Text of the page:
|Publication number||US5506404 A|
|Application number||US 08/117,694|
|Publication date||Apr 9, 1996|
|Filing date||Sep 8, 1993|
|Priority date||Sep 8, 1993|
|Publication number||08117694, 117694, US 5506404 A, US 5506404A, US-A-5506404, US5506404 A, US5506404A|
|Inventors||W. J. Milan-Kamski|
|Original Assignee||Milan-Kamski; W. J.|
|Export Citation||BiBTeX, EndNote, RefMan|
|Patent Citations (8), Referenced by (29), Classifications (14), Legal Events (3)|
|External Links: USPTO, USPTO Assignment, Espacenet|
This invention relates generally to metering systems which measure the consumption of gas, electric power, and water over a period of time, and more particularly, to a retrofitting device for use therewith.
Reading of electric power, gas, and water meters is presently done via visual or electronic means by human meter readers who have to either gain access to the dwellings or read from the outside of the apartments, houses, shops, etc.
Automatic reading and transmission of meter readings to centralized billing centers eliminates the need for human meter readers. Elimination of the need for dispatching utility employees to periodically read the meters results in substantial reduction in operating costs.
There are various types of meters on the market that provide automatic electronic reading capability. However, replacement of existing meters with entirely new and different meters presents enormous cost problems. The existing meters must be removed from service and scrapped. The new meters must be purchased and installed at a tremendous cost. The combined cost of the existing meters that must be scrapped and the new meters that must be installed is frequently prohibitive.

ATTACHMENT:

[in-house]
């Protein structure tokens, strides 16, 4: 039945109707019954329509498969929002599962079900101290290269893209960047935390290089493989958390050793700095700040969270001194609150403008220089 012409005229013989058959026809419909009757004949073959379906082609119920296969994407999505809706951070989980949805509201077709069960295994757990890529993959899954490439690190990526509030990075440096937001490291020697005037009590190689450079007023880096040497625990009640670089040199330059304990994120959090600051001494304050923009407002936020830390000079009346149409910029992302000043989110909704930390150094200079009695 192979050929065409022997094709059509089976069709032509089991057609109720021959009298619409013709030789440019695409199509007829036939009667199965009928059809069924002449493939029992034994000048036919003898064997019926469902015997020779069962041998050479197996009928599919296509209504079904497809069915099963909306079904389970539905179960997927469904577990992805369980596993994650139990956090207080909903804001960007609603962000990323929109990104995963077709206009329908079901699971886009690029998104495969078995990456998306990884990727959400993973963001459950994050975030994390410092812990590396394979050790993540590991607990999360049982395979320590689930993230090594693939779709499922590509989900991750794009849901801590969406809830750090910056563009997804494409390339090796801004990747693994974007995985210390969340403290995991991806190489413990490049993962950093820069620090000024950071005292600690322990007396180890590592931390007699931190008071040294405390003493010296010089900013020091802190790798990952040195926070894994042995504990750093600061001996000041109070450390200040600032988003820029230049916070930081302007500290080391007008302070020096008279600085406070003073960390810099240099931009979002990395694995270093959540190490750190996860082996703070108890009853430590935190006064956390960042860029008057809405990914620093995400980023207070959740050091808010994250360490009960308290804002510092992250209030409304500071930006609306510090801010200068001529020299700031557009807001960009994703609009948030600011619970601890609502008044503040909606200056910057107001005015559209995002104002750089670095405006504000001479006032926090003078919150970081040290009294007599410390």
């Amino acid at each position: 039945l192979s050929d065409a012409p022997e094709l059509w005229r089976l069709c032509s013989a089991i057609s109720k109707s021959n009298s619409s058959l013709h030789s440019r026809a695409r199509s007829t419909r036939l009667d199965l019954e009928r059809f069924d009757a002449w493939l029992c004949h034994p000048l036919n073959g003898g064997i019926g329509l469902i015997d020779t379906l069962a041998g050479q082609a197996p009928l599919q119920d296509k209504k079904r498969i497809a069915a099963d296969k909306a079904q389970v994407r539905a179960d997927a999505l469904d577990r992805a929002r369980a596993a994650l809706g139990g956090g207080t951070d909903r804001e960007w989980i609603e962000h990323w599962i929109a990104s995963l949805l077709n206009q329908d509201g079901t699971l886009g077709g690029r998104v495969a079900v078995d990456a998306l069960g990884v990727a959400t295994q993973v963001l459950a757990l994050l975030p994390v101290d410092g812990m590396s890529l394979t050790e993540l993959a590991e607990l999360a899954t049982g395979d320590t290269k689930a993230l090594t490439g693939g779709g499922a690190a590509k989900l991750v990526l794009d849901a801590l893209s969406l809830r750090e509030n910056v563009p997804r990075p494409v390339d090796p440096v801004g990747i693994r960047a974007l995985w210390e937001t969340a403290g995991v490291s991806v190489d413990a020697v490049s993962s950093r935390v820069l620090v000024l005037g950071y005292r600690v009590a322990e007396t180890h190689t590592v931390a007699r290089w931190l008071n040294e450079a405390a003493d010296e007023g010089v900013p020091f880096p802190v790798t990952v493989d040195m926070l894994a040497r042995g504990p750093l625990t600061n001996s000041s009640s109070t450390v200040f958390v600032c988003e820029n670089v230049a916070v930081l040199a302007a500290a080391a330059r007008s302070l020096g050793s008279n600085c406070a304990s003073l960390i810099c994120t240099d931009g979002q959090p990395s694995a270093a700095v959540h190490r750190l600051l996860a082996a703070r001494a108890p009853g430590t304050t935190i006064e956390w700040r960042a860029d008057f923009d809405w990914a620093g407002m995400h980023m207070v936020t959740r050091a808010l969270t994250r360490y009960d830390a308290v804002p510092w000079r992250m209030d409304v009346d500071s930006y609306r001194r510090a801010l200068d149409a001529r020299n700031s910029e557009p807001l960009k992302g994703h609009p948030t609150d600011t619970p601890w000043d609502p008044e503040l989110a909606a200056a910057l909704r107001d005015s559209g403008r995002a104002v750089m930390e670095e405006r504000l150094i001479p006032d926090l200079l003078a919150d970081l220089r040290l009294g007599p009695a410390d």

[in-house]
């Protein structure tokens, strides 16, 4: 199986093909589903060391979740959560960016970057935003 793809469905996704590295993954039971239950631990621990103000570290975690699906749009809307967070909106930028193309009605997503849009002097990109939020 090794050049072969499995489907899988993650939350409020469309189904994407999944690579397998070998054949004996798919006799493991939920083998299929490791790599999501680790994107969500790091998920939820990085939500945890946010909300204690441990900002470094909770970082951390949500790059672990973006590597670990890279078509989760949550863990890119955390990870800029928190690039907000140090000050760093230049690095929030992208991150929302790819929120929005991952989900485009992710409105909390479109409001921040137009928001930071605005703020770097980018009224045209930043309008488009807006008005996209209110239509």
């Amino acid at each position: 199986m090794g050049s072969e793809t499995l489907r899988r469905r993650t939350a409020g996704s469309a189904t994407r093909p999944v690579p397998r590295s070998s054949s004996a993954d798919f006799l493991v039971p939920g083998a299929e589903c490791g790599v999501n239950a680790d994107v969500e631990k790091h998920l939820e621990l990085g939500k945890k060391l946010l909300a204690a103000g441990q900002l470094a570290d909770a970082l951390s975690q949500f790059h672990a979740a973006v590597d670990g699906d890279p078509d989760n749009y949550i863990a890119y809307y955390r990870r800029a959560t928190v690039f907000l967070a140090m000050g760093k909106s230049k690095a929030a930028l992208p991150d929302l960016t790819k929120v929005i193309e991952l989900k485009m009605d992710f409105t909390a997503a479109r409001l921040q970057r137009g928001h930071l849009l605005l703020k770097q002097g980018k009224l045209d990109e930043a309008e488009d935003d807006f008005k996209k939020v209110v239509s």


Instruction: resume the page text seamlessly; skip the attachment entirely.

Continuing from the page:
The Hoss U.S. Pat. No. 4,327,362 teaches an apparatus for beaming a light onto a meter rotor whose metallic surface normally reflects light. A darkened section on the face of the meter rotor absorbs light so that each rotation of the meter rotor produces an interval where no light is reflected. The meter rotations are monitored at a remote location through the use of fiber optic cables.
The U.S. Pat. No. 3,875,406 issued to Holeman discloses an improved stationary optical system for remote meter readers having a number of rotating aperture discs and a rotating scanning disc. The Holeman invention includes a light source, collimating optics, collecting optics, and a detector.
The Green U.S. Pat. No. 5,214,587 introduces a device for monitoring utility usage. The Green invention senses the rotation of a meter disk via infrared light signals and transmits data to a customer interface unit having an LCD display.
The present invention concerns itself with a modification approach that is applicable to virtually any type of meter that does not possess an automatic reading capability. The proposed modification kit does not impose any load or drag on the mechanism of the meters. It requires neither bringing electric power to the meters nor installing batteries inside the meters. This feature is particularly important in the case of gas meters that contain flammable medium and consequently cannot be fitted with anything that may generate sparks or cause heating.
The principal embodiment of the instant invention is based on the use of fiber optic cables in conjunction with a transparent/opaque or reflective/non-reflective pattern that is attached to any revolving or reciprocating member of the meters. This optical system may be retrofitted onto existing metering systems or incorporated into the design of new meters as they are being manufactured. An S/T/R module (Sensor/Transmitter/Receiver), located at a remote location from the meters, generates electronic interrogation pulses which allow it to sense the motion of the pattern within the meter via the processing of returned pulses. The S/T/R module is connected by means of fiber optic cables, telephone lines, or power lines to a local billing center. Only one S/T/R module is needed to service several meters.